I don’t think The Fair burned in 1904; I believe that was around the time it first opened. Located at 1628 Dryades St., in the heart of what was once the heart of the New Orleans Jewish mercantile community, The Fair was a dry goods store run by Morris H. Labenberg. The term “dry goods” generally refers to fabric, sewing supplies and ready-to-wear clothing. Over the decade or so the store operated, Labenberg’s business had frequent personnel changes; some of its secretary-treasurers included David Liberman, Edward Kiefer and Bernard Cahn. The Fair last appeared in local city directories in ’13; it probably ceased operation some time around the latter half of ’12.
Dear Ms. Street.
I need your help! I spent most of my adult life in New Orleans and remember when I was about 10 or 12 years old, that would have made it 1937 or ’38, there were “tokens” being used. I believe it was the first state tax. You would get 10 aluminum coins with a triangle “cut out” in the middle of the coin for one penny and with each dollar that you would purchase you would have to give one token. So I think that would amount to one tenth of a cent state tax on each dollar. I believe it’s now 4 percent Louisiana state tax.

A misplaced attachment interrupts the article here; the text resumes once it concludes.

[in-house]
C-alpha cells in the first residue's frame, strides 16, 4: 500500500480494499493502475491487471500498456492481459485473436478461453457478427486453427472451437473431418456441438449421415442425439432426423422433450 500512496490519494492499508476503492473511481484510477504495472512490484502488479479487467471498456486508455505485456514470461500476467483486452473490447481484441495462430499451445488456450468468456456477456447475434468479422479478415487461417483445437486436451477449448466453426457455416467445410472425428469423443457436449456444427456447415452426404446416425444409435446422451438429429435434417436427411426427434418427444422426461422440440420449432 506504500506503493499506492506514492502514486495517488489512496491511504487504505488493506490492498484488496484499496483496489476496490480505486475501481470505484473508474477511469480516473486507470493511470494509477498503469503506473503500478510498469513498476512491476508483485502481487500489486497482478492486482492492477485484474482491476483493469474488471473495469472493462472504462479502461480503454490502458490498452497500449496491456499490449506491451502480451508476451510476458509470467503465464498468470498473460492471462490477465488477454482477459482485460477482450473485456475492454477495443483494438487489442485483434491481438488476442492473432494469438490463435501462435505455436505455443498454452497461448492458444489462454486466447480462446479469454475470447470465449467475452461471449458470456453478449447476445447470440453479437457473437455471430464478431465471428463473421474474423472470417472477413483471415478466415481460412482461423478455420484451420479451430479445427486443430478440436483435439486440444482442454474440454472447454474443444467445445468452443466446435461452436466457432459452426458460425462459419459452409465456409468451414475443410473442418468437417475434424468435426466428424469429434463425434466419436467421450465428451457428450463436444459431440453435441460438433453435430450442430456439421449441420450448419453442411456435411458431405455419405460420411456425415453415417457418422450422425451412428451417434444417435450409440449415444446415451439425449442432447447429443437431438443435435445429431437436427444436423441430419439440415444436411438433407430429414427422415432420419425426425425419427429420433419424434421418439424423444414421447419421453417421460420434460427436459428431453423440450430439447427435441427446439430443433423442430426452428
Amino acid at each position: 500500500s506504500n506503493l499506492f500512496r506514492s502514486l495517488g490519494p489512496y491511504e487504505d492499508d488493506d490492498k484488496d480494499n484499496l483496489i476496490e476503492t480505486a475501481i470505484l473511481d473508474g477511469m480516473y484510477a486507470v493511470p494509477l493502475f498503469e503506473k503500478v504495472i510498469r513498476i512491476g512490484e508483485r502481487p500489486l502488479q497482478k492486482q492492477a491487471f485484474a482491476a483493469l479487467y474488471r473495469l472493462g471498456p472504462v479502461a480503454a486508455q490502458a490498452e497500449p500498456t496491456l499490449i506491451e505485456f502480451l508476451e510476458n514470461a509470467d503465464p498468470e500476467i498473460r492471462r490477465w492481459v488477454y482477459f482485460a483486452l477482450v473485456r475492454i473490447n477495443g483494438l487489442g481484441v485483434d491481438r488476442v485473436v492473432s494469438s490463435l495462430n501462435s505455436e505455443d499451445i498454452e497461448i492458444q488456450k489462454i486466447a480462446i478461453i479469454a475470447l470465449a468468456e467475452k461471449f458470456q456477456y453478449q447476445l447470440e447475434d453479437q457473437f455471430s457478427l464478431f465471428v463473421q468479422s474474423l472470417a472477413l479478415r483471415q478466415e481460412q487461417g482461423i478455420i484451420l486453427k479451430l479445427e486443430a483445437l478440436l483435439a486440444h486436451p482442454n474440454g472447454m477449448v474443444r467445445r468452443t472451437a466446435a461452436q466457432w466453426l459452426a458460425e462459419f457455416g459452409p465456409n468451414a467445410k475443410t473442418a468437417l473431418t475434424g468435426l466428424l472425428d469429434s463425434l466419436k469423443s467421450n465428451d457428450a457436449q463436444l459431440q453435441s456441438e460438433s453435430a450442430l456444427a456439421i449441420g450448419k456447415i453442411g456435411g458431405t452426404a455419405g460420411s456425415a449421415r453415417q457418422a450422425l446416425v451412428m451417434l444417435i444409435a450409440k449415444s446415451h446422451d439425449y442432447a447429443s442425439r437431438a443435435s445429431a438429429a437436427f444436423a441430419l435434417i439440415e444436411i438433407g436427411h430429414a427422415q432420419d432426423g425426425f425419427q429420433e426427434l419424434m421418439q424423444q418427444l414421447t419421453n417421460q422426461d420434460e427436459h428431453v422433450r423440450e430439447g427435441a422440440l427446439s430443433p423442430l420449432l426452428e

I will let one of your staff figure out what kind of increase that is, but boy, I know it’s a lot!
I haven’t seen one of those tokens in years. Where did they all go? There must have been millions and millions floating around at one time. I just think it was a unique way of taxing the folks and would like to hear what memories your older readers would have regarding “tokens.”
Please, Bob, you can call me Julia. I will have “one of my staff” figure out the tax increase but since my staff consists of just Poydras, and he still does his computing on an abacus, I’ll have to back to you later.
You memory for dates is exceptionally good. You would have first seen the tokens near the end of 1936.
The tokens were issued in the wake of the Luxury Tax Act of 1936 and, thanks to a great deal of confusion surrounding their use, they were very unpopular with shoppers and merchants alike. The idea was to introduce tokens with their denominations marked in mills (one mill = .10 cent) so shoppers could receive exact change for taxable transactions.